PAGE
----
“If you love Barbie, this movie is for you,” the main trailer for Barbie tells us in glorious neon-pink font. “If you hate Barbie, this movie is for you,” it slyly adds. We are primed for Greta Gerwig’s surreal smash of the summer to give us a loving, but knowing look at all the iconic doll represents — but it seems like the execs behind her aren’t so keen.
In a truly fascinating cover story for Time magazine this week — which covers everything from just how star Margot Robbie pulled off that incredible shot of Barbie’s perfectly arched feet exiting her high heels (eight takes and a bar to hold, apparently) to how Gerwig snuck in a visual reference to Michelangelo’s The Creation of Adam (“It’s on the same trajectory and angle as the Sistine Chapel,” Gerwig told Time, adding “nobody is going to notice that so I have to say it”) — the cast and crew behind Barbie discussed the film’s feminist leanings, and its celebration of Barbie while also understanding critique of the legendary doll’s place in the world of women’s media and merchandising.
And yet, despite the evidence of our eyes and ears — and the insistence of Gerwig and her cast — Mattel is seemingly unconvinced to say that Barbie is anything more than a fun romp, especially when it comes to its feminist politics. Time reporter Eliana Dockterman notes in the piece that Robbie Brenner, executive producer of Mattel Films and one of the architects behind the company’s push to bring Barbie to the silver screen, explicitly noted that Barbie is not a feminist film, a belief expressed by other unidentified Mattel executives spoken to during the story’s interview process.
“Who said that?” Robbie told Time when informed of the remarks. “It’s not that it is or it isn’t. It’s a movie. It’s a movie that’s got so much in it… we’re in on the joke. This isn’t a Barbie puff piece.”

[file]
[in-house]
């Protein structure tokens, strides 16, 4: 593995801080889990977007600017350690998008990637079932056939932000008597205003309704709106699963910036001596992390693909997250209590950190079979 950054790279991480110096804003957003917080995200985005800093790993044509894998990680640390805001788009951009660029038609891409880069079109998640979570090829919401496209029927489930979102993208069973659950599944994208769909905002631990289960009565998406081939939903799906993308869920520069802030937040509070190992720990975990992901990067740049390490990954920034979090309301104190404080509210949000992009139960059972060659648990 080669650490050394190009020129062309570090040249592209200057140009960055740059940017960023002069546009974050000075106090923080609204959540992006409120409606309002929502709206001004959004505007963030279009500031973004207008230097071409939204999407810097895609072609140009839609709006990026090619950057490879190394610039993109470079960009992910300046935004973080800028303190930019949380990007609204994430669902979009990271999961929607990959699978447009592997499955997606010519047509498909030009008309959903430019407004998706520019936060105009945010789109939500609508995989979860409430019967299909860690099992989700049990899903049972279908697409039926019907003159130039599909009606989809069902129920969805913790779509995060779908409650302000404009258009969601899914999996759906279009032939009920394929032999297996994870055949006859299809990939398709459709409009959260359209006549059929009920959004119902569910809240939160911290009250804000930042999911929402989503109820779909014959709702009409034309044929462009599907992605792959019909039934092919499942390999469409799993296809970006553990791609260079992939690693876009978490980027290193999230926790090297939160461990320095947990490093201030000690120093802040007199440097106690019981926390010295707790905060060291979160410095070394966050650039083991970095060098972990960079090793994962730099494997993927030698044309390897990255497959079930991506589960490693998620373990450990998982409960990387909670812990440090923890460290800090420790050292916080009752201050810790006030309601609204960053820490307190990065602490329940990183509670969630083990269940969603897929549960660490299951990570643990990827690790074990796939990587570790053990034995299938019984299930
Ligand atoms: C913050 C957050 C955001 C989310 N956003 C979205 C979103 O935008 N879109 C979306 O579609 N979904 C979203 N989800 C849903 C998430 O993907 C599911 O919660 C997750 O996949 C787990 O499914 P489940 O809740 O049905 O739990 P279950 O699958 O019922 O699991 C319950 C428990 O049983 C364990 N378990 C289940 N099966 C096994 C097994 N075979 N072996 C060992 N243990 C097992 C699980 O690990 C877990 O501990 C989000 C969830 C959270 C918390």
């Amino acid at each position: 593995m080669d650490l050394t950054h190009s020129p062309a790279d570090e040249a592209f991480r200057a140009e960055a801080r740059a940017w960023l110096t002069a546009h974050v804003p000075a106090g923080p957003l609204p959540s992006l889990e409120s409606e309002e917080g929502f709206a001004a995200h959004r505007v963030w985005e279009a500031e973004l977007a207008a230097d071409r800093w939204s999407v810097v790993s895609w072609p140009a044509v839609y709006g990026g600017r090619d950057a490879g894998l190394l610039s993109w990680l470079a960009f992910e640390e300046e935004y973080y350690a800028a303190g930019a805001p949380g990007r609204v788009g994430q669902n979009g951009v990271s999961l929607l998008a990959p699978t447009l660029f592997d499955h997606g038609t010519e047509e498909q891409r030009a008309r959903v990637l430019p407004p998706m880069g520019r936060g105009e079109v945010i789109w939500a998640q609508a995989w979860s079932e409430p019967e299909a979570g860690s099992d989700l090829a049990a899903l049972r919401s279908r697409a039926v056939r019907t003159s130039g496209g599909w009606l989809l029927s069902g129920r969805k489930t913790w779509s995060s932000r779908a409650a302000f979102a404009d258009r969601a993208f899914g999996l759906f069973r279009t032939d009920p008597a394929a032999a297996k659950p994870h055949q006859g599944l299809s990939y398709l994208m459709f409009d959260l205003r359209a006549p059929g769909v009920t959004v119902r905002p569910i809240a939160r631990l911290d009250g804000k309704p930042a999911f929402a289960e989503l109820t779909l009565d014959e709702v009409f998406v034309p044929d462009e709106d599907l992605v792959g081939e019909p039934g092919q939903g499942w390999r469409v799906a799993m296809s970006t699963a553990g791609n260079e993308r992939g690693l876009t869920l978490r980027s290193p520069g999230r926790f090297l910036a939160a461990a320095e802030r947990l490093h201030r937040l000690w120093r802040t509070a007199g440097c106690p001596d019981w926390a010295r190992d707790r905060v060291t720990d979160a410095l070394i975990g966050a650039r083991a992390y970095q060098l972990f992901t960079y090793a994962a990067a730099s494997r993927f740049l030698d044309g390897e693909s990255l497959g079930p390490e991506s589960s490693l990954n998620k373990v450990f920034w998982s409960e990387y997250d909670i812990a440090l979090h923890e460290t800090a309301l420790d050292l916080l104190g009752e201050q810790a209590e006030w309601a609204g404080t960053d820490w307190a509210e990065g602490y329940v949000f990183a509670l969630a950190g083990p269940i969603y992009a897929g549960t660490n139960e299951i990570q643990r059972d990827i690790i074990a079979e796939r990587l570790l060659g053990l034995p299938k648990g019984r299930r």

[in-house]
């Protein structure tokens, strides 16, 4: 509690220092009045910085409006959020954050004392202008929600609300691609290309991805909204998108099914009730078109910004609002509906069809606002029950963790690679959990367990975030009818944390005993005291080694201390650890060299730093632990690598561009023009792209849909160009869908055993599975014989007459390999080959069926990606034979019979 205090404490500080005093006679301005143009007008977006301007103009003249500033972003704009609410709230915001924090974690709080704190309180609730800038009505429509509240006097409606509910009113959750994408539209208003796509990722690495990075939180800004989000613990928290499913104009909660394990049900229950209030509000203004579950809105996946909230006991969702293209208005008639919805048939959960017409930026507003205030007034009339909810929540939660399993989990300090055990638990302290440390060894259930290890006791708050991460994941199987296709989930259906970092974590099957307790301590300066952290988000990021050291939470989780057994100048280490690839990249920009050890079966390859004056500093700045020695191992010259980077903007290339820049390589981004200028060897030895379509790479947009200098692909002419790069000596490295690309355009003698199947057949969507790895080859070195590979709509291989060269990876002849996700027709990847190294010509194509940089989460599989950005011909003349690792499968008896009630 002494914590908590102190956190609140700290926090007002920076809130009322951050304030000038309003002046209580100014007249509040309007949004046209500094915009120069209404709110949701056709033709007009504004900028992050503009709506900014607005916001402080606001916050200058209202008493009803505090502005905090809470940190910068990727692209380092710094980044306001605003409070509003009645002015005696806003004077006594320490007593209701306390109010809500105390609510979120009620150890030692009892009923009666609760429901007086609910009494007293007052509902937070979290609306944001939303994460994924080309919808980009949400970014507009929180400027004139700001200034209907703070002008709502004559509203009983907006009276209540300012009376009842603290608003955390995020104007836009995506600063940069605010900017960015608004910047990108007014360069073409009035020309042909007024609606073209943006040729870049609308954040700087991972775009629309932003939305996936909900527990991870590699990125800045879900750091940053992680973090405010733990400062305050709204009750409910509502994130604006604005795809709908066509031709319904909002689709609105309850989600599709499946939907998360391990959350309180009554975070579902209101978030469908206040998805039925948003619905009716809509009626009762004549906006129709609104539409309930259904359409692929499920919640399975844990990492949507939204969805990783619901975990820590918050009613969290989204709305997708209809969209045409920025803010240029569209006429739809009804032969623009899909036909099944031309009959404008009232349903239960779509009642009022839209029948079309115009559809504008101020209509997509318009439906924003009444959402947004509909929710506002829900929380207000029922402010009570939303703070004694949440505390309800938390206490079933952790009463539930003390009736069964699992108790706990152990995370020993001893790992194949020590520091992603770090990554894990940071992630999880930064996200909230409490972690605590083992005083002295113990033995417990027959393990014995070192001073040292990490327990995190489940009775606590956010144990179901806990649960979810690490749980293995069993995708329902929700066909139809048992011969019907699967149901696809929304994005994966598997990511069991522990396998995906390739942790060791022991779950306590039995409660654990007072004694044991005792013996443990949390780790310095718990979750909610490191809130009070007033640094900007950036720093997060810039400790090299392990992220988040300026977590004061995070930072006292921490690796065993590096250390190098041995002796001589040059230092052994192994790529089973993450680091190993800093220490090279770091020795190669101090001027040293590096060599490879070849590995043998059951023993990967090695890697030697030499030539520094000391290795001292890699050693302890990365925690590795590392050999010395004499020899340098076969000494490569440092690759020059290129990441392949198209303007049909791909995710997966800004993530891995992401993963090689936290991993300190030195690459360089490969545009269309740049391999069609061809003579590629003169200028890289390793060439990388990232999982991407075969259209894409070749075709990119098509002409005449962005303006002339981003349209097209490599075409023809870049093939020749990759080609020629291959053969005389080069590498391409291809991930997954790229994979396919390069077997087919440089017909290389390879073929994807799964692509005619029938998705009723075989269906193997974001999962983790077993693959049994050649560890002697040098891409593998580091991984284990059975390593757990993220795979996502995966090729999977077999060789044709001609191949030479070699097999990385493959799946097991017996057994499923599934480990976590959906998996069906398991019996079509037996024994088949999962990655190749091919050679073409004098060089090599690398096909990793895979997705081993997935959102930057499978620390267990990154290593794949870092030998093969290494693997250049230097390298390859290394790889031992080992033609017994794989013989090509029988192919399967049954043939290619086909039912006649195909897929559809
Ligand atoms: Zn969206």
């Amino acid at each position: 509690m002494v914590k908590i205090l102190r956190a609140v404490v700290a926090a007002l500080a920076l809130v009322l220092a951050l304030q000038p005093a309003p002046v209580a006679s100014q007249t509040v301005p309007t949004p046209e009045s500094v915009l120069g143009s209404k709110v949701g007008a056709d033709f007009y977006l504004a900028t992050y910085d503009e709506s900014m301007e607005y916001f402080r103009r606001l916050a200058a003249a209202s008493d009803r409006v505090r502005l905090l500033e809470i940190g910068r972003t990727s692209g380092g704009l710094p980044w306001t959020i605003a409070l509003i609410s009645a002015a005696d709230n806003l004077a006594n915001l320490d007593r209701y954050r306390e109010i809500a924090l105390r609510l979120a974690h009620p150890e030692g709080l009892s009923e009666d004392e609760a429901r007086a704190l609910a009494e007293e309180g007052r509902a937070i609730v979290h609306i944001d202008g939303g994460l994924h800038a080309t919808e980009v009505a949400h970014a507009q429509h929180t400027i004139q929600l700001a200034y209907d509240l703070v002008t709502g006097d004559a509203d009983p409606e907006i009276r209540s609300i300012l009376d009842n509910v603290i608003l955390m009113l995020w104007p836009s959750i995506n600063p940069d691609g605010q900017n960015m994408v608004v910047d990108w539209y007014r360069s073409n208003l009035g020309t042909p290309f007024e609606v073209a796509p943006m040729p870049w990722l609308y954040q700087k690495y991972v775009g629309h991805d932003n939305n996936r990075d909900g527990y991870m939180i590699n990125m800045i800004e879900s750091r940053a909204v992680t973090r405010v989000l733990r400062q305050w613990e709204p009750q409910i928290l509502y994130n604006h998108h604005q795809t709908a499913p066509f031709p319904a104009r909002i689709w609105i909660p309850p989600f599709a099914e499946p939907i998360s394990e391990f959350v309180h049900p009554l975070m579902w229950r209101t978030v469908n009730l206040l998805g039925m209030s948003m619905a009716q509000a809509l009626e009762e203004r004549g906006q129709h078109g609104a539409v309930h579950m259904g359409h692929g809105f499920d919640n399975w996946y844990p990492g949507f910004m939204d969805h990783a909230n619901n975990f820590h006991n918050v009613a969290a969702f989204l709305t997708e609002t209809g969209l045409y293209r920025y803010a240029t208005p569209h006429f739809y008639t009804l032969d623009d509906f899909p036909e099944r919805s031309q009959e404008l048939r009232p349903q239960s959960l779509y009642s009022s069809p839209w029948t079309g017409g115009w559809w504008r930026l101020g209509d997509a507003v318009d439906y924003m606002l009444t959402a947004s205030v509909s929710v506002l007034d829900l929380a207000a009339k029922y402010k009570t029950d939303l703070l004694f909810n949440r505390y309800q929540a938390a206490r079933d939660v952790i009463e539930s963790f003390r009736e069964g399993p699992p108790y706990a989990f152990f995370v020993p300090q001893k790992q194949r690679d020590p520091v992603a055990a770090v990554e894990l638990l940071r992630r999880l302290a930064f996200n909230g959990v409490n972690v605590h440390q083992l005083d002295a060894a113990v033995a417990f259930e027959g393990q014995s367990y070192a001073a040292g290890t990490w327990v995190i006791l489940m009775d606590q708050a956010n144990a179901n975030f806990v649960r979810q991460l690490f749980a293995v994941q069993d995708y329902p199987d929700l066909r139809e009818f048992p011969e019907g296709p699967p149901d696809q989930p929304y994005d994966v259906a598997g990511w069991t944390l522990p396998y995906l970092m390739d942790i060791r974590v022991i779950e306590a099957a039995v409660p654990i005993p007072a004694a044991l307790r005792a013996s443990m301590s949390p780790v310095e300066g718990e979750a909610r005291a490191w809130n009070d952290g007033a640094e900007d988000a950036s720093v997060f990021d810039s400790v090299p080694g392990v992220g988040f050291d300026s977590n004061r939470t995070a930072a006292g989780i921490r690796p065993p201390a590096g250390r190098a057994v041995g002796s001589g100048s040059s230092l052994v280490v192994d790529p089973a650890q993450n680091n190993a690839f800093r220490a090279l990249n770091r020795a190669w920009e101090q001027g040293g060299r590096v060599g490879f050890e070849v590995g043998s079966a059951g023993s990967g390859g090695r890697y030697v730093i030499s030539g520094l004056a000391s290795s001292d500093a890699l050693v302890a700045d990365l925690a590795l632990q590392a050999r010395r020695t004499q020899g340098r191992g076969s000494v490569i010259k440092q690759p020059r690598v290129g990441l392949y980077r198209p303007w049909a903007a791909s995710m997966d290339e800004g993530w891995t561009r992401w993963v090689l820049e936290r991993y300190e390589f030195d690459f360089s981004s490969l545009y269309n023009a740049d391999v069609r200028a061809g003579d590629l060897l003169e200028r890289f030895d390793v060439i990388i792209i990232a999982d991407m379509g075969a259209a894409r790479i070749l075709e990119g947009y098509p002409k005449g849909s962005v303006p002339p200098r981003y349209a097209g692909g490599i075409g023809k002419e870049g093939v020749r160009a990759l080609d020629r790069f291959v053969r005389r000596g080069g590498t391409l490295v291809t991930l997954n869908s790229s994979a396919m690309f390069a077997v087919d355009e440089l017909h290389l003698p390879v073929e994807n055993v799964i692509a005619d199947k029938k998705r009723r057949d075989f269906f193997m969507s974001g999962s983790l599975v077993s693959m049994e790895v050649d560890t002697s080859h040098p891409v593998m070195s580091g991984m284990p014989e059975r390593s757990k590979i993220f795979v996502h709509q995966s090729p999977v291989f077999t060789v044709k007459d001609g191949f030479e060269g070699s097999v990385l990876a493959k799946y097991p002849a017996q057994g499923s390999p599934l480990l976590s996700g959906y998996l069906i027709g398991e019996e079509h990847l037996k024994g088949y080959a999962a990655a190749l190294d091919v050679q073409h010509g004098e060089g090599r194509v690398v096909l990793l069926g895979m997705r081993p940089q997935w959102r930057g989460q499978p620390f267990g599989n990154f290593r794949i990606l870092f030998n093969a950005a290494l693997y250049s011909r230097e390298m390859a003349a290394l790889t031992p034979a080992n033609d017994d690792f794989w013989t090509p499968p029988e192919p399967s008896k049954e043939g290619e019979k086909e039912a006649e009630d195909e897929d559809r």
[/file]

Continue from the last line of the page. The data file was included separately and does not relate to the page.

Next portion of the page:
It’s an intriguing remark given, well, as we said, the evidence of our eyes and ears. Especially so when we’ve seen glimpses of the comical role Mattel itself has in the film, where Will Ferrell’s faux-CEO yells about recapturing Barbie while legions of suit-clad men chase Robbie’s living doll through the desaturated halls of the toymaker. At this point in the cycle ahead of Barbie’s release — as seemingly the whole world is saturated in her preferred shades of pink, from Malibu Dreamhouses to cars, toys, shirts, makeup collabs, and everything in between — why try to distance yourself from what the movie’s clearly yearning to do for Barbie and her place in our popular culture? And what Mattel itself has done in recent years, revitalizing its Barbie doll range with a diverse array of hair, skin, and body types?
“If [Mattel] hadn’t made that change to have a multiplicity of Barbies, I don’t think I would have wanted to attempt to make a Barbie film,” Robbie also told Time, acknowledging the company’s own changing view of Barbie as a women’s icon. “I don’t think you should say, ‘This is the one version of what Barbie is, and that’s what women should aspire to be and look like and act like.’”
With Barbie less than a month away, this isn’t a conversation Mattel’s going to be able to put back in a box.